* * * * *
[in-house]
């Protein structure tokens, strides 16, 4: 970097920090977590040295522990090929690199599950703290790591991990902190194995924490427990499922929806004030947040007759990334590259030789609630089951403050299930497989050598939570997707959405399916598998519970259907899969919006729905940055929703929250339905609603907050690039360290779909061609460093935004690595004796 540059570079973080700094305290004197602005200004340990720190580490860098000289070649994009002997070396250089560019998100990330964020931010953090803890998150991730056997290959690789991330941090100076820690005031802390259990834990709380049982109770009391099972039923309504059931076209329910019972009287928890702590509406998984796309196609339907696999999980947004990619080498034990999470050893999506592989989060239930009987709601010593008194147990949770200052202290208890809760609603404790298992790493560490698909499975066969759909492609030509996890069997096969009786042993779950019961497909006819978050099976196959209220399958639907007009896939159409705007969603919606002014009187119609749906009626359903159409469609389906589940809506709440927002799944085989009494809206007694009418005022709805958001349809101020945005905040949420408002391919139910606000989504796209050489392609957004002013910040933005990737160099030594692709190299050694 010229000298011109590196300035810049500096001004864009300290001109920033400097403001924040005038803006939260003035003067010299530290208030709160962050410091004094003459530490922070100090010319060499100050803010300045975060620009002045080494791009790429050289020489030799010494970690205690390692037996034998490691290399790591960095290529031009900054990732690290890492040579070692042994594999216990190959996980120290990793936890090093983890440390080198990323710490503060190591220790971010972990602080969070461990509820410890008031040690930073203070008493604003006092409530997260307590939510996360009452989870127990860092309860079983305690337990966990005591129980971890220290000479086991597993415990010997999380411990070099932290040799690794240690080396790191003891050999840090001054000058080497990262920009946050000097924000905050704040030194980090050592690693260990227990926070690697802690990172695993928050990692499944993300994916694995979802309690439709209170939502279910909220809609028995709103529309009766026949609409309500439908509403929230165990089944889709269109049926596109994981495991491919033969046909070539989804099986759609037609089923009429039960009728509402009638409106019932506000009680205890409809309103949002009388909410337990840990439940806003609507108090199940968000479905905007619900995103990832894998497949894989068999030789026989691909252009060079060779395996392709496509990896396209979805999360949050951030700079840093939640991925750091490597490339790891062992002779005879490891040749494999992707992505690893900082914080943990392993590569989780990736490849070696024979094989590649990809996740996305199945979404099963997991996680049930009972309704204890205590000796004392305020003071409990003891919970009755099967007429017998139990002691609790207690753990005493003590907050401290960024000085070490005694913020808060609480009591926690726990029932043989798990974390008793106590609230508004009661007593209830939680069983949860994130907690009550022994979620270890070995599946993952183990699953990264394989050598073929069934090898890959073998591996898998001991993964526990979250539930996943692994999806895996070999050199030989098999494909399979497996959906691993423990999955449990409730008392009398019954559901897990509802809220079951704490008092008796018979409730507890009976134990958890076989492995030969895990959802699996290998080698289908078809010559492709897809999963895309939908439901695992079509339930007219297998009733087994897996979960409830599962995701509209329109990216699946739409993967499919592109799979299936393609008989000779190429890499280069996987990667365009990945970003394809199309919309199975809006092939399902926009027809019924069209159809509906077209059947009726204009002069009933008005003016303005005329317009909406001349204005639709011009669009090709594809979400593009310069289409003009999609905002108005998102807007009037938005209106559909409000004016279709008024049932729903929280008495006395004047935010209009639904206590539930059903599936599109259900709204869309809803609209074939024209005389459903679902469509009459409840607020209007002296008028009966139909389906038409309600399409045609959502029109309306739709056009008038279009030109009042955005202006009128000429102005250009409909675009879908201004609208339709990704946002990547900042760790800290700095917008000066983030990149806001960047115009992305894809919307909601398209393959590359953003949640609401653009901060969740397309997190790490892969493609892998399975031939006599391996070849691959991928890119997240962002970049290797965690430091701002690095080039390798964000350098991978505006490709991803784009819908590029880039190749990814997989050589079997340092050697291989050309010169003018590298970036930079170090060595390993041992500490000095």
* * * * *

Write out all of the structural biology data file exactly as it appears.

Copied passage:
[in-house]
């Protein structure tokens, strides 16, 4: 970097920090977590040295522990090929690199599950703290790591991990902190194995924490427990499922929806004030947040007759990334590259030789609630089951403050299930497989050598939570997707959405399916598998519970259907899969919006729905940055929703929250339905609603907050690039360290779909061609460093935004690595004796 540059570079973080700094305290004197602005200004340990720190580490860098000289070649994009002997070396250089560019998100990330964020931010953090803890998150991730056997290959690789991330941090100076820690005031802390259990834990709380049982109770009391099972039923309504059931076209329910019972009287928890702590509406998984796309196609339907696999999980947004990619080498034990999470050893999506592989989060239930009987709601010593008194147990949770200052202290208890809760609603404790298992790493560490698909499975066969759909492609030509996890069997096969009786042993779950019961497909006819978050099976196959209220399958639907007009896939159409705007969603919606002014009187119609749906009626359903159409469609389906589940809506709440927002799944085989009494809206007694009418005022709805958001349809101020945005905040949420408002391919139910606000989504796209050489392609957004002013910040933005990737160099030594692709190299050694 010229000298011109590196300035810049500096001004864009300290001109920033400097403001924040005038803006939260003035003067010299530290208030709160962050410091004094003459530490922070100090010319060499100050803010300045975060620009002045080494791009790429050289020489030799010494970690205690390692037996034998490691290399790591960095290529031009900054990732690290890492040579070692042994594999216990190959996980120290990793936890090093983890440390080198990323710490503060190591220790971010972990602080969070461990509820410890008031040690930073203070008493604003006092409530997260307590939510996360009452989870127990860092309860079983305690337990966990005591129980971890220290000479086991597993415990010997999380411990070099932290040799690794240690080396790191003891050999840090001054000058080497990262920009946050000097924000905050704040030194980090050592690693260990227990926070690697802690990172695993928050990692499944993300994916694995979802309690439709209170939502279910909220809609028995709103529309009766026949609409309500439908509403929230165990089944889709269109049926596109994981495991491919033969046909070539989804099986759609037609089923009429039960009728509402009638409106019932506000009680205890409809309103949002009388909410337990840990439940806003609507108090199940968000479905905007619900995103990832894998497949894989068999030789026989691909252009060079060779395996392709496509990896396209979805999360949050951030700079840093939640991925750091490597490339790891062992002779005879490891040749494999992707992505690893900082914080943990392993590569989780990736490849070696024979094989590649990809996740996305199945979404099963997991996680049930009972309704204890205590000796004392305020003071409990003891919970009755099967007429017998139990002691609790207690753990005493003590907050401290960024000085070490005694913020808060609480009591926690726990029932043989798990974390008793106590609230508004009661007593209830939680069983949860994130907690009550022994979620270890070995599946993952183990699953990264394989050598073929069934090898890959073998591996898998001991993964526990979250539930996943692994999806895996070999050199030989098999494909399979497996959906691993423990999955449990409730008392009398019954559901897990509802809220079951704490008092008796018979409730507890009976134990958890076989492995030969895990959802699996290998080698289908078809010559492709897809999963895309939908439901695992079509339930007219297998009733087994897996979960409830599962995701509209329109990216699946739409993967499919592109799979299936393609008989000779190429890499280069996987990667365009990945970003394809199309919309199975809006092939399902926009027809019924069209159809509906077209059947009726204009002069009933008005003016303005005329317009909406001349204005639709011009669009090709594809979400593009310069289409003009999609905002108005998102807007009037938005209106559909409000004016279709008024049932729903929280008495006395004047935010209009639904206590539930059903599936599109259900709204869309809803609209074939024209005389459903679902469509009459409840607020209007002296008028009966139909389906038409309600399409045609959502029109309306739709056009008038279009030109009042955005202006009128000429102005250009409909675009879908201004609208339709990704946002990547900042760790800290700095917008000066983030990149806001960047115009992305894809919307909601398209393959590359953003949640609401653009901060969740397309997190790490892969493609892998399975031939006599391996070849691959991928890119997240962002970049290797965690430091701002690095080039390798964000350098991978505006490709991803784009819908590029880039190749990814997989050589079997340092050697291989050309010169003018590298970036930079170090060595390993041992500490000095």